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Nothing in France, until he has no wife !
SCENE III.-Florence. Before the Duke's Palace. Flourish. Enter the DUKE OF FLORENCE, BERTRAM, Lords, Officers, Soldiers,
and others. DUKE. The general of our horse thou art; and we,
Great in our hope, lay our best love and credence
Upon thy promising fortune.
Sir, it is
Still-peering. This is the reading of the original. It is usually printed still-piercing, which has no meaning. Malone adopts still-piecing—the air that closes immediately. The sense of the original reading-still-peering-appearing still—seems quite as good.
Then, go thou forth; And fortune play upon thy prosperous helm,
As thy auspicious mistress!
This very day,
A Room in the Countess's Palace.
Enter COUNTESS and Steward.
Count. Alas! and would you take the letter of her ?
Might you not know she would do as she has done,
By sending me a letter? Read it again. SIEW.
I am Saint Jaques' pilgrim, thither gone :
Ambitious love bath so in me offended,
With sainted vow my faults to have amended.
My dearest master, your dear son, may hie ;
His name with zealous fervour sanctify;
I, his despiteful Juno, sent him forth
Where death and danger dog the heels of worth:
Count. Ah, what sharp stings are in her mildest words !
Rinaldo, you did never lack advice so much
Which thus she hath prevented.
Pardon me, madam:
Pursuit would be but vain.
What angel shall
Let every word weigh heavy of her worth,
SCENE V.-Without the Walls of Florence.
Enter an old Widow of Florence, Diana, V10LENTA,
MARIANA, and other Citizens.
Wid. Nay, come; for if they do approach the city, we shall lose all the sight.
with his own hand he slew the duke's brother. We have lost our labour :
they have gone a contrary way: hark ! you may know by their trumpets. MAR. Come, let 's return again, and suffice ourselves with the report of it.
Well, Diana, take heed of tbis French earl: the honour of a maid is her
name; and no legacy is so rich as honesty. WID. I have told my neighbour how you have been solicited by a gentleman
his companion. Mar. I know that knave; hang him! one Parolles : a filthy officer he is in
those suggestions b for the young earl.—Beware of them, Diana; their promises, enticements, oaths, tokens, and all these engines of lust, are not the things they go under: many a maid hath been seduced by them; and the misery is, example, that so terrible shows in the wrack of maidenhood, cannot for all that dissuade succession, but that they are limed with the twigs that threaten them. I hope I need not to advise you further; but, I hope your own grace will keep you where you are, though there were no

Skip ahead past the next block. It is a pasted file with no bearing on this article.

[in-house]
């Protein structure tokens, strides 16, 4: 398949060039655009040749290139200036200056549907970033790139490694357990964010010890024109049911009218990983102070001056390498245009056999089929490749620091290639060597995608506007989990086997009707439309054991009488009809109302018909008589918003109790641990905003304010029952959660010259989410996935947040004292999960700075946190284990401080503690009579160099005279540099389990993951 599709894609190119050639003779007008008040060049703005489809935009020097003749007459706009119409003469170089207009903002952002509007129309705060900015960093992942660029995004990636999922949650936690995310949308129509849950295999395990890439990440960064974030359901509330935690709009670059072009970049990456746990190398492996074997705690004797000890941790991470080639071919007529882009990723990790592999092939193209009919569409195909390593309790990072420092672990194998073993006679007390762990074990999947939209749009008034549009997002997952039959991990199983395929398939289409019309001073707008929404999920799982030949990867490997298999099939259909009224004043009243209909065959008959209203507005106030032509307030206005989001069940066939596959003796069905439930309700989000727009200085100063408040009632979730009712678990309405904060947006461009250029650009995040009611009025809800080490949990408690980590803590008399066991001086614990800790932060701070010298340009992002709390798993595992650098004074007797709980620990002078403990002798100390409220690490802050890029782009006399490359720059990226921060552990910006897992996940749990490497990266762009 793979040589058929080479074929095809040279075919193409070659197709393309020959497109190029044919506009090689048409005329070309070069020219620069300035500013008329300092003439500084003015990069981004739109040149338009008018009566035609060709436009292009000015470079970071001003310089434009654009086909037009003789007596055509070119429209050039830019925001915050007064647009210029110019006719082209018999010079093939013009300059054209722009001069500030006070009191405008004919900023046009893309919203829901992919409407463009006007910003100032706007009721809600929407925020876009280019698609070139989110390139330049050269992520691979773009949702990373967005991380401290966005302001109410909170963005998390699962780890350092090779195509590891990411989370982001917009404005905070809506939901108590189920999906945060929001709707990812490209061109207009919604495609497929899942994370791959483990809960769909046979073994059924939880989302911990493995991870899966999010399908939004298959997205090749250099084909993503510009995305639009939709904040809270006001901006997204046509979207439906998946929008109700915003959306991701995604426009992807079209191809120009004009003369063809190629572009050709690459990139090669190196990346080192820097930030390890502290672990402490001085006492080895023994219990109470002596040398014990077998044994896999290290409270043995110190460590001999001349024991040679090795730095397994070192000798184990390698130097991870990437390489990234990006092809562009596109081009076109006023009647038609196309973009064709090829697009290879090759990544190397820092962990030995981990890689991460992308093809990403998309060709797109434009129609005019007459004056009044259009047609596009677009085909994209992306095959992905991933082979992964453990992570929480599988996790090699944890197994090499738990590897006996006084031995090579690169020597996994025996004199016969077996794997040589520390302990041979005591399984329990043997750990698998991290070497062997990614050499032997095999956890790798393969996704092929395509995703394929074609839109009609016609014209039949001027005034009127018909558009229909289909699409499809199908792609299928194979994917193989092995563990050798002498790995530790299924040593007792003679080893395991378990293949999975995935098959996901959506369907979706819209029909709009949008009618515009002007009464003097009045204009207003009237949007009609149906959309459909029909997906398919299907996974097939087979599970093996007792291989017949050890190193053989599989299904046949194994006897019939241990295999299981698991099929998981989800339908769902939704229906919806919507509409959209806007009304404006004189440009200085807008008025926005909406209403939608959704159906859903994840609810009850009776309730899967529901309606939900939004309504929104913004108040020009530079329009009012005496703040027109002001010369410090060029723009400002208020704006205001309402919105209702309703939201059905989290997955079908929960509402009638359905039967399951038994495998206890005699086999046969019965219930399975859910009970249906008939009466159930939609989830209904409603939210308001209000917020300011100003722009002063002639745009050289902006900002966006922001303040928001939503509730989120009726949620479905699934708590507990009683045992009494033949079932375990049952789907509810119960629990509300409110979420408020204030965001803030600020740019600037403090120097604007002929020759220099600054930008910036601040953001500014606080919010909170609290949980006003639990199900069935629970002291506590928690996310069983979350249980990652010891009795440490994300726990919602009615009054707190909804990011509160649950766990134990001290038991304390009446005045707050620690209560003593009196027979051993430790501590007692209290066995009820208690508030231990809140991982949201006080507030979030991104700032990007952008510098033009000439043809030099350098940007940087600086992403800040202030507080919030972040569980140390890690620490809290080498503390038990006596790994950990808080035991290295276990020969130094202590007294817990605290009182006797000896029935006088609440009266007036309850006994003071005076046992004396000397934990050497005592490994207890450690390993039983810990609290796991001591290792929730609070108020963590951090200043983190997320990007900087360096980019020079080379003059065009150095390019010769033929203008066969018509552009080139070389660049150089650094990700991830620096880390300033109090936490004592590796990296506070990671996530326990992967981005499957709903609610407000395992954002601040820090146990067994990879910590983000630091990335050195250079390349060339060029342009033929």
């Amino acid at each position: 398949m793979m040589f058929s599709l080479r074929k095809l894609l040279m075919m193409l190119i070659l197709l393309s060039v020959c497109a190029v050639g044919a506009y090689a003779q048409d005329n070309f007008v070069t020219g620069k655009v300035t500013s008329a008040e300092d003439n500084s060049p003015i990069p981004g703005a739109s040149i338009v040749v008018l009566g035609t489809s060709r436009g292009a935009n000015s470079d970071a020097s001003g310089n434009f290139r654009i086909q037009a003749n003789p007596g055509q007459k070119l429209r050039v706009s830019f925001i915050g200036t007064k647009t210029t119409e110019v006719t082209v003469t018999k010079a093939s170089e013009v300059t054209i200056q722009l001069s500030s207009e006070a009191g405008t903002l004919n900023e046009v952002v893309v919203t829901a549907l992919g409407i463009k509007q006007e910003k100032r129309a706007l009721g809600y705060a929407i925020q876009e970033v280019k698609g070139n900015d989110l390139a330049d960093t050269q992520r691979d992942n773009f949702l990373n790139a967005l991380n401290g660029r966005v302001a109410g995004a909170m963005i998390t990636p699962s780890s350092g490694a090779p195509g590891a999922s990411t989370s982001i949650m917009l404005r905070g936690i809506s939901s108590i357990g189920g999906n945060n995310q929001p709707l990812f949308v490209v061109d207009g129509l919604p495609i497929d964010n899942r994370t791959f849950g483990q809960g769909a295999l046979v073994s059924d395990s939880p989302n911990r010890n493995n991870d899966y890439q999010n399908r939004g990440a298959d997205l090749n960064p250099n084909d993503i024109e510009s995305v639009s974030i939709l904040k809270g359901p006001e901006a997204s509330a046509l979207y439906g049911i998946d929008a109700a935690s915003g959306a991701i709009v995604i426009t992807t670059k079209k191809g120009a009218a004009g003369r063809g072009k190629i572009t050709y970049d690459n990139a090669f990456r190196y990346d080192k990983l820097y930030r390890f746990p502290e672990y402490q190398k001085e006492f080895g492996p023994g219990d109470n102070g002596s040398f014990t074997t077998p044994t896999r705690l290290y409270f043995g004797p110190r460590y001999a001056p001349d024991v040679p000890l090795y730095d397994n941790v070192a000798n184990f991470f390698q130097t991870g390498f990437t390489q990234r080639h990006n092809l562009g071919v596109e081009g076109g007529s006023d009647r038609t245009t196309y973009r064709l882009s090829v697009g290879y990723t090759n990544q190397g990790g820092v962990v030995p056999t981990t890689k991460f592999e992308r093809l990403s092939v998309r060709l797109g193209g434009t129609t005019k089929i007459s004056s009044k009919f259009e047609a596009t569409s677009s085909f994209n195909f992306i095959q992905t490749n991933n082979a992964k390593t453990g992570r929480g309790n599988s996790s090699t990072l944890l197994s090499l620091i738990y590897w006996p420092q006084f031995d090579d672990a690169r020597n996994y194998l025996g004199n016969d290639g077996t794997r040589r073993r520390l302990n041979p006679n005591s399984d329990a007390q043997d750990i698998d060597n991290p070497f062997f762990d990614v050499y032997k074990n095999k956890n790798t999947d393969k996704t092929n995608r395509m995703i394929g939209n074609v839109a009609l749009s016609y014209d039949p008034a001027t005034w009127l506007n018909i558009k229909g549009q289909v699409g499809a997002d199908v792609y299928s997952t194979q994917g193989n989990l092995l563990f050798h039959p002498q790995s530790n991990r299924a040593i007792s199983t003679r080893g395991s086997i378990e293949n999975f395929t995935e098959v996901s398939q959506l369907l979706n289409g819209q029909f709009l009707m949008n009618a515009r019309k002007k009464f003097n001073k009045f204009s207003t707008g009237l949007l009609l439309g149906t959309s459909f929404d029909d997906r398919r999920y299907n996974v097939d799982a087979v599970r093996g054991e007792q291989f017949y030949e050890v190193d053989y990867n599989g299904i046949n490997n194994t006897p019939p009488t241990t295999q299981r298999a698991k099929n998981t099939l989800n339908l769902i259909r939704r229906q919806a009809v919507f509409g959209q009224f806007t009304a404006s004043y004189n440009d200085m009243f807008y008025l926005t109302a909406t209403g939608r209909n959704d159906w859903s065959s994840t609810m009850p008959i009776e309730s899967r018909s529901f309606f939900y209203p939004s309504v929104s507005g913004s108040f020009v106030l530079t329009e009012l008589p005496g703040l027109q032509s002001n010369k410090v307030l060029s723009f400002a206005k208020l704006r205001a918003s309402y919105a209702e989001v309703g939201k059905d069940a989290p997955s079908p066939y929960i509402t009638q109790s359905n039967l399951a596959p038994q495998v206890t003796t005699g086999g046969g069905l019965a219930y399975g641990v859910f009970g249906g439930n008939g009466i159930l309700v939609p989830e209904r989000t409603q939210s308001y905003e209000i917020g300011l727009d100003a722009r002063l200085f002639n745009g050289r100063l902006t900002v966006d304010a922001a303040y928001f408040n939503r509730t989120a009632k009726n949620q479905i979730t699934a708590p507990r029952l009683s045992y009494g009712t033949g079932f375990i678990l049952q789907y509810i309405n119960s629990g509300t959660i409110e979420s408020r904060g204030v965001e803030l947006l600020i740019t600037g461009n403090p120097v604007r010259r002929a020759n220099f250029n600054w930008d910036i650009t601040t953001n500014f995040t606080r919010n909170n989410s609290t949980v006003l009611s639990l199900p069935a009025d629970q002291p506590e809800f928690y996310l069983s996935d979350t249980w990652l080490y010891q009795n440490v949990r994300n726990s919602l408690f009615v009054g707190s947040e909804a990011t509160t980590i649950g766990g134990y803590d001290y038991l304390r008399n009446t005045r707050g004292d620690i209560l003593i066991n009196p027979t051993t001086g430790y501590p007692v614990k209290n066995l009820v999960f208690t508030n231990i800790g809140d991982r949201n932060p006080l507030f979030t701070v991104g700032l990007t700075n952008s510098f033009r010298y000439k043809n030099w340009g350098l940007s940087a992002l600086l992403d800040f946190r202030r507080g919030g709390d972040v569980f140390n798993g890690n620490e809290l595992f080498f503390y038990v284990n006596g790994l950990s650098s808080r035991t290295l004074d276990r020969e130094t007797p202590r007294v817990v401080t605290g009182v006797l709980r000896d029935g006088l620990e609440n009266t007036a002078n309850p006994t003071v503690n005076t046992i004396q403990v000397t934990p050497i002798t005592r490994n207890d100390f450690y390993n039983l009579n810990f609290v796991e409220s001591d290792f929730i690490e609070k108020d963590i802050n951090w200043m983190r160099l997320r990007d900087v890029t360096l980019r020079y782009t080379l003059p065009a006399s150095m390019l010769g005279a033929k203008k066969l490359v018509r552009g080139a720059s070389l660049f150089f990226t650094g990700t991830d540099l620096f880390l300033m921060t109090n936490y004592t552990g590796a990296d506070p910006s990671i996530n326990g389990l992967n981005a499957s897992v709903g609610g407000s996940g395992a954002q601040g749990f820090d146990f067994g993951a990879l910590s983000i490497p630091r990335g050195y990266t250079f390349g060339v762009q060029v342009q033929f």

further danger known, but the modesty which is so lost. Dia. You shall not need to fear me.
Enter HELENA, in the dress of a pilgrim. Wid. I hope so.—Look, here comes a pilgrim: I know she will lie at my
house: thither they send one another: I'll question her.
Tucket-a sound of trumpet.
I did so.
Hel. To Saint Jaques le grand.
Where do the palmers lodge, I do beseech you ?
If you will tarry, holy pilgrim, but till the troops come by,
As ample as myself.
Is it yourself?
His name, I pray you.
His face I know not.
Whatsoe'er he is,
Against his liking : Think you it is so ?
Reports but coarsely of her.
What's his name?
0, I believe with him,
I have not heard examin'd.
Alas, poor lady! *T is a hard bondage, to become the wife
of a detesting lord.
Her heart weighs sadly: this young maid might do her
Ay, right. The original reads, I write ; which Malone adopts. But ay is so invariably printed I, that we doubt the propriety of retaining this forced expression, when the simple assent of the Widow to Diana's reflection is so obvious.
How do you mean? May be, the amorous count solicits her
In the unlawful purpose.
He does, indeed;
Enter, with drum and colours, a party of the Florentine army, BERTRAM, and
MAR. The gods forbid else!
So, now they come :-
That, Escalus. HEL.
Which is the Frenchman ? DIA.
He were much goodlier :-Is 't not a handsome gentleman ?
That leads him to these places; were I his lady,
I would poison that vile rascal.
Which is he?
[Exeunt BERTRAM, PAROLLES, Oficers, and Soldiers. Wid. The troop is pass'd: Come, pilgrim, I will bring you
Where you shall host : of enjoin'd penitents
Already at my house.
I humbly thank you:
Worthy the note.
We'll take your offer kindly.